We were transferred by a specialist ambulance retrieval team a few hours later to The Evelina Children's Hospital in London. Our little boy had at least 1 nurse with him at all times and had so many wires all over his fragile body. There were machines surrounding him, monitors with numbers and graphs on the screens, all making beeping sounds that made no sense to me. Medicines that are hard to pronounce being administered, he was intubated and on a ventilator, so small, so still and so lifeless. This is what hell looked like. William was to be kept in a heavily sedated state (neuroprotection) to give his brain a chance to recover from the recent trauma. We sat with him and prayed for a miracle. Consultants asked us questions, his medical history etc, but they couldn’t get to the bottom of this, what was wrong with our baby? Why did this happen to him?
We spent Sunday sat by his bed, surrounded by other children in the PICU. The doctor told us he needed an MRI scan and a lumbar puncture, but there wasn’t a time slot for him today, so this would hopefully happen tomorrow. We would step away from the PICU every so often, to stretch our legs and walk the corridors of the hospital. Sunday was our most hopeful day, probably because we were beyond grateful that William was still alive and because further investigations and scans hadn't taken place yet. At 5pm we finally walked along the Southbank to go and get something to eat. I looked at families, and friends chatting and laughing, we didn’t fit in here, we were silent, and numb and broken. I wanted to say to people, ‘look over there, that building is a hospital with really sick people in it, how can you be on the London Eye, or going to the Sea Life Centre?’
First thing on Monday 15th November a Neurologist came and introduced herself to us, she explained that she was going to paste 30 small metal discs onto William’s head and carry out an EEG. This is to look at the brain activity and detect any abnormalities. At one point I was asked to get as close to Will as possible and talk to him. I remember thinking, he's going to know its me, he's going to know its mummy and respond. We were told that a report had to be written up and then they’d come and chat to us later. The MRI and lumbar puncture that had been spoken about yesterday was put on hold. (Maybe because the results of the EEG were obvious to them, that further tests weren’t required at this stage).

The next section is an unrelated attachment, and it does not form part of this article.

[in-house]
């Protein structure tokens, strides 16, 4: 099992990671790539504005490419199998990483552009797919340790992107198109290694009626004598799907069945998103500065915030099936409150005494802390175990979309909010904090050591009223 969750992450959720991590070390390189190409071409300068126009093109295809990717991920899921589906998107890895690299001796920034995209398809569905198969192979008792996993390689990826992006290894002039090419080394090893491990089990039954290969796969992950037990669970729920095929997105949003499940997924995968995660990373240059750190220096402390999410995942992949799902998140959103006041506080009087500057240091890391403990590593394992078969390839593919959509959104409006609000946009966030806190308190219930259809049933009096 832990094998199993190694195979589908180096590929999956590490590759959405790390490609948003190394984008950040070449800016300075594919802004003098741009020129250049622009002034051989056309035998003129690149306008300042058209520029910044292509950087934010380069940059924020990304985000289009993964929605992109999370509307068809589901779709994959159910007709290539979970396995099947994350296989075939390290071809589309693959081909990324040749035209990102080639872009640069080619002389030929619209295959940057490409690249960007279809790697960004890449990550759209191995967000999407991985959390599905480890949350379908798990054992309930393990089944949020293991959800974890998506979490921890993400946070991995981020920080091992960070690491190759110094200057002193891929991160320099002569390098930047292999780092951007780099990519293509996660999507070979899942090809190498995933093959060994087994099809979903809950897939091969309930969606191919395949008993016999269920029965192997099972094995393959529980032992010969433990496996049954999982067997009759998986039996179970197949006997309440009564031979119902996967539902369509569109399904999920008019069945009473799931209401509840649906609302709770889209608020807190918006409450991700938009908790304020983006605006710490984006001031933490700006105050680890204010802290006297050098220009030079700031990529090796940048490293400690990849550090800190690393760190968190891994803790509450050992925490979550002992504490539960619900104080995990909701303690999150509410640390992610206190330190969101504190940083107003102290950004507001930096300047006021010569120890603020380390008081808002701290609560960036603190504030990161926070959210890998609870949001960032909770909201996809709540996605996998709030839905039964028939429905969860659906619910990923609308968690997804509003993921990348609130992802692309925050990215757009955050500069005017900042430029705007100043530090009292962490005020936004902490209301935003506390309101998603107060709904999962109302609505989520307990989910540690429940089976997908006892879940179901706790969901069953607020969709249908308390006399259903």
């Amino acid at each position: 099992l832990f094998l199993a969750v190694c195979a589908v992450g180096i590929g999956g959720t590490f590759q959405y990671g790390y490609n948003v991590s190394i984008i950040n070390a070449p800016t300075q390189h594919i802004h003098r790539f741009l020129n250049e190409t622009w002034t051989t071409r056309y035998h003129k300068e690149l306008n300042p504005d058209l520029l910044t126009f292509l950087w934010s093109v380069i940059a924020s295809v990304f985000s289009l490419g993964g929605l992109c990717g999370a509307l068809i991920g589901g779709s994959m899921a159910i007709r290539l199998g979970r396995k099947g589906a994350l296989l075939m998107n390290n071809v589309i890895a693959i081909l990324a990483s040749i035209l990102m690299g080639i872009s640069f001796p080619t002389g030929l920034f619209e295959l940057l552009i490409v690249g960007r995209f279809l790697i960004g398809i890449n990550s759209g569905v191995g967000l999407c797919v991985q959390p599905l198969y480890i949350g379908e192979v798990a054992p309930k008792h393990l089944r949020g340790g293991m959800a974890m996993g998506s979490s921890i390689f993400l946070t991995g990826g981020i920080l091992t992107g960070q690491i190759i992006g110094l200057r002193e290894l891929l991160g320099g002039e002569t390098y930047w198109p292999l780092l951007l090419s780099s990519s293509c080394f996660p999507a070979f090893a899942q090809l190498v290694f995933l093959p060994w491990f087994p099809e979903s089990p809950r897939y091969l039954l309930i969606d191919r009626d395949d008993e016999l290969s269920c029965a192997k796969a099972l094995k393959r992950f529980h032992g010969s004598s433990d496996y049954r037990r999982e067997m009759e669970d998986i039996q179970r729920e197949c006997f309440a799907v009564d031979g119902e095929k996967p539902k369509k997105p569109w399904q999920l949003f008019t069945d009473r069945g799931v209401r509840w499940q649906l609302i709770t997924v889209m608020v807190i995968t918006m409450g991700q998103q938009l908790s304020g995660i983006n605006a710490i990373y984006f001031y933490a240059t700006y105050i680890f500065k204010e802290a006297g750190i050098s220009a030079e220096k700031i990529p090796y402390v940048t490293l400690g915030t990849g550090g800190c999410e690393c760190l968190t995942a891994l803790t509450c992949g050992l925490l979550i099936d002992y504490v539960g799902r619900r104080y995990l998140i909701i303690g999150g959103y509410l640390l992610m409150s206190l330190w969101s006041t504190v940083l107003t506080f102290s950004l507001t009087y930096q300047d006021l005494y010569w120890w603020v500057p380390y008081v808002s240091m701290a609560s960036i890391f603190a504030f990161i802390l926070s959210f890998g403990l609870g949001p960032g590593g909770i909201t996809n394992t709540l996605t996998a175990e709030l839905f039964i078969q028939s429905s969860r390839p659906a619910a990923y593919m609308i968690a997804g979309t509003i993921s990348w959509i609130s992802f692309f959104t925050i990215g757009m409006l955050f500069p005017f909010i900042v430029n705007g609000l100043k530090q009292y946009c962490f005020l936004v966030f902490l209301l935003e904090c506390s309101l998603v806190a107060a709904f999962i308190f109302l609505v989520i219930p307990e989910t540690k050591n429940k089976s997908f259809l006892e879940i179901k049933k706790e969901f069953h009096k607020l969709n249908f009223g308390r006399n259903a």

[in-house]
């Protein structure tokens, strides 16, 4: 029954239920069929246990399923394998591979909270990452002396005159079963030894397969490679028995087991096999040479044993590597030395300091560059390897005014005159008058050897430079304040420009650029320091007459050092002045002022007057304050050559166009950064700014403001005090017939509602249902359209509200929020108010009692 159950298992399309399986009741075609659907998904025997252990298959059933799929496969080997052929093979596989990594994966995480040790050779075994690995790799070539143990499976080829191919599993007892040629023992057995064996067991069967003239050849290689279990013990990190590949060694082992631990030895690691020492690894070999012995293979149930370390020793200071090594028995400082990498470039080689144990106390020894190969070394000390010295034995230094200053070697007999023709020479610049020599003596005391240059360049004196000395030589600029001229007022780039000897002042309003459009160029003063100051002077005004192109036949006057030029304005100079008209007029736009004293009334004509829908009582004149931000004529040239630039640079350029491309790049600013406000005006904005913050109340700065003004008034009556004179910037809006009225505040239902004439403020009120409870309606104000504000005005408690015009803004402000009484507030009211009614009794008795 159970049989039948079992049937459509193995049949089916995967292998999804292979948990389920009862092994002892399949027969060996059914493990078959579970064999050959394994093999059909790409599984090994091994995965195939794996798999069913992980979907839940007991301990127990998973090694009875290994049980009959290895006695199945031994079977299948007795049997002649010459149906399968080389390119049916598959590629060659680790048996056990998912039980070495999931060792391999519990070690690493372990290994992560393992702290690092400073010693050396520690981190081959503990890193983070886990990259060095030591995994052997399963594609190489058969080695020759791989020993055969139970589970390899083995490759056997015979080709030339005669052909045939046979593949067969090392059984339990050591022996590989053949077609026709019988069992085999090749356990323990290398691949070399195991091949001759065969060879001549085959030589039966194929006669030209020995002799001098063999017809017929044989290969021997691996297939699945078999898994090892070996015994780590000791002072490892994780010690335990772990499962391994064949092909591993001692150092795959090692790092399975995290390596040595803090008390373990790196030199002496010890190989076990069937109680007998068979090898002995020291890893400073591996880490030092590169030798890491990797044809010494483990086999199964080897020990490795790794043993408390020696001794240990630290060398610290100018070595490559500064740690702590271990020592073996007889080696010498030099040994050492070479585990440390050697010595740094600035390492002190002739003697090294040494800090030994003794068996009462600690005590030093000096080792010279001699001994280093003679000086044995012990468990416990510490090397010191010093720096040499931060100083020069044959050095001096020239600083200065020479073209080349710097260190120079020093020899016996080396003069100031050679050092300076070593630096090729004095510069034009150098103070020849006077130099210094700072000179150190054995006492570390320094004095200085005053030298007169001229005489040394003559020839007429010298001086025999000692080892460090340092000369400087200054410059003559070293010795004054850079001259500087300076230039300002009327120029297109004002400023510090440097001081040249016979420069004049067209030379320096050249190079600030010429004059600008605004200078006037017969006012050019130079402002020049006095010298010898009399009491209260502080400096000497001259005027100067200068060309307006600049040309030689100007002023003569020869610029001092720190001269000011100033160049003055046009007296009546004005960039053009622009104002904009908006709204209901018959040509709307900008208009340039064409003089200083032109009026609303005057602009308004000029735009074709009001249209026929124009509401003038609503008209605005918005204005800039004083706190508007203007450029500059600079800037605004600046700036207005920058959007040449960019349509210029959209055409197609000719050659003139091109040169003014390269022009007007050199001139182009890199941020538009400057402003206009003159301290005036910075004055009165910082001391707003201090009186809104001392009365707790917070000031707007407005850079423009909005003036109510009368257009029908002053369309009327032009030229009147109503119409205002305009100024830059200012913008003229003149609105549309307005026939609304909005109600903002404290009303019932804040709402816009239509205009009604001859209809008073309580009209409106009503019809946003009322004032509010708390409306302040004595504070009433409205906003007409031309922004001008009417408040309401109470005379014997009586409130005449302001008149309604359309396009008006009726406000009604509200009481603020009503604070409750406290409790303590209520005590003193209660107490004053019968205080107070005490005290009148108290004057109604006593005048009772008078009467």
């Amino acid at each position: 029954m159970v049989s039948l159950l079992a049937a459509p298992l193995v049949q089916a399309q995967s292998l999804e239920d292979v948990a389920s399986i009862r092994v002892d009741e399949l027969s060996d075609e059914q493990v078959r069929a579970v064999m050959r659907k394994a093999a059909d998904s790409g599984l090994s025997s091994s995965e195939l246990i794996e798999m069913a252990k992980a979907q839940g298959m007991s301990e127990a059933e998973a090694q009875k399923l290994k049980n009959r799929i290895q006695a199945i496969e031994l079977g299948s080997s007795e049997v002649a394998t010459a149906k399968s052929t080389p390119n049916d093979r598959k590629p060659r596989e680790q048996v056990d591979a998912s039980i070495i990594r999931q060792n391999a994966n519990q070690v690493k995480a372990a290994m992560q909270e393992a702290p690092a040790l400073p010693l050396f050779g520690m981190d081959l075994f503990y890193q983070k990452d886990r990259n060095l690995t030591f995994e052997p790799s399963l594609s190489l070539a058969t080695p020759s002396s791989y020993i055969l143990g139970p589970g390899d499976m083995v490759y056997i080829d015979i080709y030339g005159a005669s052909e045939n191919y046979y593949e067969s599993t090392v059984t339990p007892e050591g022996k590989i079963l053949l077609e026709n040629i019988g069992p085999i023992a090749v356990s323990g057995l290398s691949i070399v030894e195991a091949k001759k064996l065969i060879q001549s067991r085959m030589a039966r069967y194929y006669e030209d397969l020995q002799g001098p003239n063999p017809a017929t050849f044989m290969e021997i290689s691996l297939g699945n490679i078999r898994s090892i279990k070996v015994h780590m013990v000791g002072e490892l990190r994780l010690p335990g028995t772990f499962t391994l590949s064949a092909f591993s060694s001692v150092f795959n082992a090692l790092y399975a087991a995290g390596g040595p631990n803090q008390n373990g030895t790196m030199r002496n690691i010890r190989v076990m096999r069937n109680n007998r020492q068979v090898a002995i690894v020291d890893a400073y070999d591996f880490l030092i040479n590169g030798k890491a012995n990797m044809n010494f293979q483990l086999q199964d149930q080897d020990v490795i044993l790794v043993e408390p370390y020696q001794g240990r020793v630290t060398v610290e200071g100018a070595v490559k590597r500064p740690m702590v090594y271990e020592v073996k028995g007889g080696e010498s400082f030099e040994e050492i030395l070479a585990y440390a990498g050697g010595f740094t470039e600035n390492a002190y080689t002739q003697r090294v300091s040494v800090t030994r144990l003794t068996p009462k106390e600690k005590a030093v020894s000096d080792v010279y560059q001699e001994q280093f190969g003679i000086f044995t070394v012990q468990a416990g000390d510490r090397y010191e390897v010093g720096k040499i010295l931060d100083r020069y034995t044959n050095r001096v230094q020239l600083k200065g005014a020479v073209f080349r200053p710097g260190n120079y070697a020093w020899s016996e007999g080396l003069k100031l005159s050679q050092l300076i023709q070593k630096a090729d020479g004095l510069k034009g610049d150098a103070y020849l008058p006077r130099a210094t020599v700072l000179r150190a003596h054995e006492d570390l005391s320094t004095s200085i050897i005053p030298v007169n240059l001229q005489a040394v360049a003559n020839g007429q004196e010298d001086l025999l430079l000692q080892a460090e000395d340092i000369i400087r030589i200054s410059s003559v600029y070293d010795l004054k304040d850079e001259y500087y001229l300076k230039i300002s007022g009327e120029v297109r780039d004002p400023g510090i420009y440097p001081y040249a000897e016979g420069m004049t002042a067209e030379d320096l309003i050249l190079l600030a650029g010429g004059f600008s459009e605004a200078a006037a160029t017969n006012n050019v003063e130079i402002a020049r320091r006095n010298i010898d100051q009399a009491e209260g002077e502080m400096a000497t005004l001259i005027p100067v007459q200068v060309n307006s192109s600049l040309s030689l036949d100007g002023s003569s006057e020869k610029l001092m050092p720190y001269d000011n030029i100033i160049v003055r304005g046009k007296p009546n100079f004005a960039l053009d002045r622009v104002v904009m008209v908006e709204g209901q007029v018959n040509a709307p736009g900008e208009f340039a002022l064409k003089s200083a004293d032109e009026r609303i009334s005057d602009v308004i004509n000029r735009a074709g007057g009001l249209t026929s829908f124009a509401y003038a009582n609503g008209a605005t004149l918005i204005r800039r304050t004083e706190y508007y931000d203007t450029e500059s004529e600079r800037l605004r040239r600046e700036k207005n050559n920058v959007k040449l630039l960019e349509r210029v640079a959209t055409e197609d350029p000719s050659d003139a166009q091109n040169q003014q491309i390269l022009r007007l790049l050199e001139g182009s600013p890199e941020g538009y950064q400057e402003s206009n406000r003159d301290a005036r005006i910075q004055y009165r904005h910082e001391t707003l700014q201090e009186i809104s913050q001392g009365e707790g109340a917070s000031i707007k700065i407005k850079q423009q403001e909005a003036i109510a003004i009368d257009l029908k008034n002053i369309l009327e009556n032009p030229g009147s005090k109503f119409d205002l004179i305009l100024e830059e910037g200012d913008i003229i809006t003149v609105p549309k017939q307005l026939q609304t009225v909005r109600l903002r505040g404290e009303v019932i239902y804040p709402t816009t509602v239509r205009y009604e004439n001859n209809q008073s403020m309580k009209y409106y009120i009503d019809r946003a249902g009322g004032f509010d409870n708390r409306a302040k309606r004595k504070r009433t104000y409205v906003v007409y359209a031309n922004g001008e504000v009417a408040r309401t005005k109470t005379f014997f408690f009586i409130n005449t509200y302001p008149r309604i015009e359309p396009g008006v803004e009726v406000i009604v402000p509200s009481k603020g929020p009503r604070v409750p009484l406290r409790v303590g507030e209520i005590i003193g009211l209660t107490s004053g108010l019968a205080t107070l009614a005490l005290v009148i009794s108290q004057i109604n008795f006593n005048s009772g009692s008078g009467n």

I can remember 5.30pm so clearly, we were sat by William’s bed, our consultant knelt down next to us and said we have the EEG results. She told us that there was a lot damage, that damaged brain cells don’t regenerate like skin cells do, we tried to remain hopeful, but very quickly that hope turned into despair when I bluntly asked the consultant, could William die? Behind her mask she replied one word 'yes'. My face mask started to feel wet, tears were streaming down my face. That conversation and her eye contact is ingrained in my mind. It won’t ever leave me. I needed some air, so I went back to our accommodation room in the hospital and thought, I need to speak to someone. I couldn't call my parents as they had Max and Lewis at home, so I called my brother. I can’t remember the whole conversation but I know he tried to remain positive and tell me William is a fighter. I think we both sat on the phone crying. Weeks after William died he said to me I still had faith at this point, I had to, how could I think that my nephew wasn’t going to make it?.
Part two can be found on the blog page of my website.
Thanks for reading,
Sudden Unexplained Death In Childhood
Child Bereavement UK